Cannoli to Canoodle Over

A restaurant owner brings an interesting twist to a traditional Italian dessert.

Photo by Eric Levin.

A classic is a dish that has been around a long time and is difficult, if not impossible, to improve upon. Among desserts, crème brûlée is one (although variations sporting lavender- or espresso-flavored custard have earned a semi-grudging place at the table). Cannoli are another. Sticklers rightly insist that the crunchy tube be filled just moments before serving so it doesn’t lose its crunch. Like me, however, Ashley Lauren Fisher, owner of the excellent Pazzo Pazzo Italian restaurant in Morristown, has never cared for classic cannoli. We find them overly sweet and heavy on the inside, dry and not especially flavorful on the outside. Owning a restaurant, she asked her pastry chef at the time (this was in the late ’90s) to come up with something better.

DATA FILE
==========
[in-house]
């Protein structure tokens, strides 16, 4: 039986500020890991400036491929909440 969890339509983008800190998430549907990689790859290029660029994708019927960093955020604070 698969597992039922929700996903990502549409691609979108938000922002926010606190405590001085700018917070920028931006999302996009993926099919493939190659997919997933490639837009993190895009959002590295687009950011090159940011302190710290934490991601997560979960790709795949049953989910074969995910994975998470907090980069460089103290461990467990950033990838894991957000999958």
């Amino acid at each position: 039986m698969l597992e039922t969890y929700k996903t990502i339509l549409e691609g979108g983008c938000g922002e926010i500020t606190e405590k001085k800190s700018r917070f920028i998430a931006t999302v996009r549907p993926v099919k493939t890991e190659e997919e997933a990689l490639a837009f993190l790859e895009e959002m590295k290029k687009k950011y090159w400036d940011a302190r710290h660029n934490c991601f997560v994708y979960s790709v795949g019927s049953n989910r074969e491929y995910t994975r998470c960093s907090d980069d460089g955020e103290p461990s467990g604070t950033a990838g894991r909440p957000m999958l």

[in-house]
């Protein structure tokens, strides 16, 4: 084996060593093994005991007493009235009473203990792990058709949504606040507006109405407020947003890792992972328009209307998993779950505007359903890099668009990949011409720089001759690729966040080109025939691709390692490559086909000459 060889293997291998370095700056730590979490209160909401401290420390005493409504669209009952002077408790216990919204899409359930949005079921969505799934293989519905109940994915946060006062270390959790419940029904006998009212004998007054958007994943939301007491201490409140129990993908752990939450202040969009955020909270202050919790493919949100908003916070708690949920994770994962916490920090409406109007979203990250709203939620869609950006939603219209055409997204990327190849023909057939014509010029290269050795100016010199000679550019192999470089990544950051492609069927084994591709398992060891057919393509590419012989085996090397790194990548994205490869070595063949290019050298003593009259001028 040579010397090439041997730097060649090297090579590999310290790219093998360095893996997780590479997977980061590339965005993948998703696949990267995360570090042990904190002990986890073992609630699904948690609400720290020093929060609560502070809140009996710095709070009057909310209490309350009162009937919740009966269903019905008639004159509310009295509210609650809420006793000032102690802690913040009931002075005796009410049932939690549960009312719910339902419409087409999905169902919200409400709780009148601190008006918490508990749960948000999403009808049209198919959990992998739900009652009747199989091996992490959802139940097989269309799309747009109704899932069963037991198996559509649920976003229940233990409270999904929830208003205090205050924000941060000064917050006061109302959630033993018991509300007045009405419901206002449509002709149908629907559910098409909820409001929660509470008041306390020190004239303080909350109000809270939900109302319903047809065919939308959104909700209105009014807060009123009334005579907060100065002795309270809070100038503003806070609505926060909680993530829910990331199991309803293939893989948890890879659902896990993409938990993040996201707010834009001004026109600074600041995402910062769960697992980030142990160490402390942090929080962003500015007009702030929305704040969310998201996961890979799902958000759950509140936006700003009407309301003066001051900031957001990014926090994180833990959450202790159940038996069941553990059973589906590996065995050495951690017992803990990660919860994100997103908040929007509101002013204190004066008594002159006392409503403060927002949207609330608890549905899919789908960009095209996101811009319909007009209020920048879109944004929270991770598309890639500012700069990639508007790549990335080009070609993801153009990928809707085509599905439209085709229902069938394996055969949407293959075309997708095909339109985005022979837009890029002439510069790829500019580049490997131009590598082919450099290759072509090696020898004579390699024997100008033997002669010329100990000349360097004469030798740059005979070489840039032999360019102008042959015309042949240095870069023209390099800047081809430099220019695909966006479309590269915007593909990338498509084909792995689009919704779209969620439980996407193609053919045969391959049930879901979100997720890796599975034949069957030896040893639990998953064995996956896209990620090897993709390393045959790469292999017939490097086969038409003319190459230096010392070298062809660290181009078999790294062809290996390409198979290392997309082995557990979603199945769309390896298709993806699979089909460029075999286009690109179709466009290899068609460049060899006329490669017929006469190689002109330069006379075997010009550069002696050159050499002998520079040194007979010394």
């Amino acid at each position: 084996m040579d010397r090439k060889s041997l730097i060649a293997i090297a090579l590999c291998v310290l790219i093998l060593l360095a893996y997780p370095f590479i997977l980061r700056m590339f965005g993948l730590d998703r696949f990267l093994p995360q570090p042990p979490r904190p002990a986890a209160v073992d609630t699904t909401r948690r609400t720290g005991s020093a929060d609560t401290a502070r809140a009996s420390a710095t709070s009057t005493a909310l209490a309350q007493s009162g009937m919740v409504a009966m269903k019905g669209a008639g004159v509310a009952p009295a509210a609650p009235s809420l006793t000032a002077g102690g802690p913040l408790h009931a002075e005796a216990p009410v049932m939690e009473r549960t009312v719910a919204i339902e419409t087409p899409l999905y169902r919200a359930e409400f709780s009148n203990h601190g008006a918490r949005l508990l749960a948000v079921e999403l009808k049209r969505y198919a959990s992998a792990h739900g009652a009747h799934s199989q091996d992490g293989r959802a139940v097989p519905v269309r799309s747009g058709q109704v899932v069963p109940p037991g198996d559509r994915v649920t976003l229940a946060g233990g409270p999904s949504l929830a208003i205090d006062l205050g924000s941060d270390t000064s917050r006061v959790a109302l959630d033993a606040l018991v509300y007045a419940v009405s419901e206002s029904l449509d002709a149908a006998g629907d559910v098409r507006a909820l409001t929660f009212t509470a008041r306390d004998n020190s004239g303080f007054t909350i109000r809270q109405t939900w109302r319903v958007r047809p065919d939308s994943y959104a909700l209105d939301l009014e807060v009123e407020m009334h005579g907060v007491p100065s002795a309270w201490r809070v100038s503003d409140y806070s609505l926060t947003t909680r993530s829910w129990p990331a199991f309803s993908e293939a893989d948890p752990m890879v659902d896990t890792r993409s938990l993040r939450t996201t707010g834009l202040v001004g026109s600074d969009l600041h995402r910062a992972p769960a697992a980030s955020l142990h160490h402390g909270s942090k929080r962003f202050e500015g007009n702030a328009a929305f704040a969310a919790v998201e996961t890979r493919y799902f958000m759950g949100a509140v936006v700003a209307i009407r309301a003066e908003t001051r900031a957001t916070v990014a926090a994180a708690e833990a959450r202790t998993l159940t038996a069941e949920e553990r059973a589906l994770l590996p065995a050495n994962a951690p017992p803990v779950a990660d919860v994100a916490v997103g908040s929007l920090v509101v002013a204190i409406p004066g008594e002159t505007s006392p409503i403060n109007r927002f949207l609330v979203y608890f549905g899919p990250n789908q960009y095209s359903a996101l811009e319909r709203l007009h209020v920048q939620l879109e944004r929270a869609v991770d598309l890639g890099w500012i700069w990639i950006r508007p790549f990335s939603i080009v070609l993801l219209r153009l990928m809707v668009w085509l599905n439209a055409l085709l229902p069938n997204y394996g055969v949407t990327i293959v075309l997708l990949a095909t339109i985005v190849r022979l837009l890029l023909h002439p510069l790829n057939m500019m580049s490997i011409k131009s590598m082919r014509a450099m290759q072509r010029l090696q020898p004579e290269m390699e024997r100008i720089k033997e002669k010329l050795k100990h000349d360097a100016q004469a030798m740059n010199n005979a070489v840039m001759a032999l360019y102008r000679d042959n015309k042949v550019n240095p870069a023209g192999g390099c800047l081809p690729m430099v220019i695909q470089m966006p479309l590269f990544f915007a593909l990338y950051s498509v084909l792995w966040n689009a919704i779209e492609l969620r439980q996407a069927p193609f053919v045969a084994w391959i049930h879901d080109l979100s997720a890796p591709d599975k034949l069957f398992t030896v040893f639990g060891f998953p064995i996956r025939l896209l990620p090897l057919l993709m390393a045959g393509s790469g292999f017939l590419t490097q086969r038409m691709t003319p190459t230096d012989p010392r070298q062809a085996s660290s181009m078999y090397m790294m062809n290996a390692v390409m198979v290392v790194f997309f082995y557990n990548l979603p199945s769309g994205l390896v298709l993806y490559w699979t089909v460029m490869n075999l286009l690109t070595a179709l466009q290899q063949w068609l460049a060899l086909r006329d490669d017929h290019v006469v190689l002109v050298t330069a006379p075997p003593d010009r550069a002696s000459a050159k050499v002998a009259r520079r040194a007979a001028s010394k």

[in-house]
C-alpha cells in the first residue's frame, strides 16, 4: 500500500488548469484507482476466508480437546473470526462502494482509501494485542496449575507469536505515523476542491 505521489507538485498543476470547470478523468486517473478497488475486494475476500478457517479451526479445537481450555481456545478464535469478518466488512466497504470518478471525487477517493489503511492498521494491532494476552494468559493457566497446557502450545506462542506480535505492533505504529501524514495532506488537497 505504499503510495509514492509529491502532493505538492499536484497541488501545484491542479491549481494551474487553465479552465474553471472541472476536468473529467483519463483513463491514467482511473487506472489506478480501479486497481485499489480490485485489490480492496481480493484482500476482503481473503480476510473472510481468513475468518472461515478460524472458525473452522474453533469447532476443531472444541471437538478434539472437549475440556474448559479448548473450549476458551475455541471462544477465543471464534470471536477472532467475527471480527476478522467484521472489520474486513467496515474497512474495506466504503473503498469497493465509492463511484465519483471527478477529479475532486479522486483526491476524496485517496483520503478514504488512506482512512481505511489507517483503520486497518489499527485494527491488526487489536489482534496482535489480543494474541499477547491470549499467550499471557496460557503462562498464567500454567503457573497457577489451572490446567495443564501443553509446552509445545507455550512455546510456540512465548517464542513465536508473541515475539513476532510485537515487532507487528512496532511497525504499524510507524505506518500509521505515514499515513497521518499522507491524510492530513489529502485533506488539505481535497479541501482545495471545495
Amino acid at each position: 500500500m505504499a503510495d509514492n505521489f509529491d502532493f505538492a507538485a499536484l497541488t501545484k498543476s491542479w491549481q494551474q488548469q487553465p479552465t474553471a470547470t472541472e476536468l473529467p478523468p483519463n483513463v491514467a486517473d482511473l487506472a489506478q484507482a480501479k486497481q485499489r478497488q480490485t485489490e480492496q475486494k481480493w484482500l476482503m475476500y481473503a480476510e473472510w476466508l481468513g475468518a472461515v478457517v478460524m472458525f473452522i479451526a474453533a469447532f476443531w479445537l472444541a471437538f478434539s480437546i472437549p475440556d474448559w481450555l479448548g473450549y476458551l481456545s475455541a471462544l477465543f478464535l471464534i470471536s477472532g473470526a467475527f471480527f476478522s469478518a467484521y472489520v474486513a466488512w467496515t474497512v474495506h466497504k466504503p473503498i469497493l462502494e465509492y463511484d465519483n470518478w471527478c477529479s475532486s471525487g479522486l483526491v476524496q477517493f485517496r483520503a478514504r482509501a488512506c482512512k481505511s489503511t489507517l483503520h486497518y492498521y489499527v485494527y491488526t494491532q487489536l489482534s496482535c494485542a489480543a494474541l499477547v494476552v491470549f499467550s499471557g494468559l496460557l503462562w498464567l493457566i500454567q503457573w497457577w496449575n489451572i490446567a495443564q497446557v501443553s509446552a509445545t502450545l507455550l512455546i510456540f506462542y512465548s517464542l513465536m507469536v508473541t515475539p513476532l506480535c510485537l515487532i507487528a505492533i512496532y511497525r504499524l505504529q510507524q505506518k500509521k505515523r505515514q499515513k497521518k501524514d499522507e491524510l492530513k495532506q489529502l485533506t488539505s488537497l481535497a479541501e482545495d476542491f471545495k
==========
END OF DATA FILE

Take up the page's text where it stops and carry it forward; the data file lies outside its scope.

“Out of his brilliance,” she says, he created a light, creamy filling that omits the bits of candied fruit and adds mascarpone and white chocolate. For the shell, he adapted a crisp, almond-studded, sticky-surfaced sugar cookie, shaping it into a long tube. The resulting non-traditional cannolo (you get one per order) marks an evolutionary leap into irresistibility. I may never eat standard cannoli again.

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